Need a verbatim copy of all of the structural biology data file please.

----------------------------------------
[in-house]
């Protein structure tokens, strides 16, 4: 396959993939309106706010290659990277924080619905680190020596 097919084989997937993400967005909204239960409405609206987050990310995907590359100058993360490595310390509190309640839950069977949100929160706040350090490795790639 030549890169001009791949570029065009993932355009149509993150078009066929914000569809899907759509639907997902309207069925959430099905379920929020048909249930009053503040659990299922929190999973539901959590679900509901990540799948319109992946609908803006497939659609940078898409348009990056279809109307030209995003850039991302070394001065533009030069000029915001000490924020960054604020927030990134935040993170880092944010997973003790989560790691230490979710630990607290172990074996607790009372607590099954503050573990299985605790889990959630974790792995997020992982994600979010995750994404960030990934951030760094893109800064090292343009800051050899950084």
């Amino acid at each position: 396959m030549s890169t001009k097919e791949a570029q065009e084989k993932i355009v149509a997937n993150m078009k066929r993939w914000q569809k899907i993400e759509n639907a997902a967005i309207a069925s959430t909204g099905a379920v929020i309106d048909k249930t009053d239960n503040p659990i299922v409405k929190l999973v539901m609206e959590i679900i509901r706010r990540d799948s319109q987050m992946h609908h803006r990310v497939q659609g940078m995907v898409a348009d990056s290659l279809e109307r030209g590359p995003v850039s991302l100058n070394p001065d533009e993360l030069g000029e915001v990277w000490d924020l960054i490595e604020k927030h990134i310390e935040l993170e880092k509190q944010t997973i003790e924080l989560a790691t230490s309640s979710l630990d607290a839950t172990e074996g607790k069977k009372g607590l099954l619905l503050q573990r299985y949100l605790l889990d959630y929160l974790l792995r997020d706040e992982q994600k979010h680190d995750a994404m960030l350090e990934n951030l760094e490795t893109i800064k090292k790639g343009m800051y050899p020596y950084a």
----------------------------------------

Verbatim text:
[in-house]
């Protein structure tokens, strides 16, 4: 396959993939309106706010290659990277924080619905680190020596 097919084989997937993400967005909204239960409405609206987050990310995907590359100058993360490595310390509190309640839950069977949100929160706040350090490795790639 030549890169001009791949570029065009993932355009149509993150078009066929914000569809899907759509639907997902309207069925959430099905379920929020048909249930009053503040659990299922929190999973539901959590679900509901990540799948319109992946609908803006497939659609940078898409348009990056279809109307030209995003850039991302070394001065533009030069000029915001000490924020960054604020927030990134935040993170880092944010997973003790989560790691230490979710630990607290172990074996607790009372607590099954503050573990299985605790889990959630974790792995997020992982994600979010995750994404960030990934951030760094893109800064090292343009800051050899950084």
């Amino acid at each position: 396959m030549s890169t001009k097919e791949a570029q065009e084989k993932i355009v149509a997937n993150m078009k066929r993939w914000q569809k899907i993400e759509n639907a997902a967005i309207a069925s959430t909204g099905a379920v929020i309106d048909k249930t009053d239960n503040p659990i299922v409405k929190l999973v539901m609206e959590i679900i509901r706010r990540d799948s319109q987050m992946h609908h803006r990310v497939q659609g940078m995907v898409a348009d990056s290659l279809e109307r030209g590359p995003v850039s991302l100058n070394p001065d533009e993360l030069g000029e915001v990277w000490d924020l960054i490595e604020k927030h990134i310390e935040l993170e880092k509190q944010t997973i003790e924080l989560a790691t230490s309640s979710l630990d607290a839950t172990e074996g607790k069977k009372g607590l099954l619905l503050q573990r299985y949100l605790l889990d959630y929160l974790l792995r997020d706040e992982q994600k979010h680190d995750a994404m960030l350090e990934n951030l760094e490795t893109i800064k090292k790639g343009m800051y050899p020596y950084a």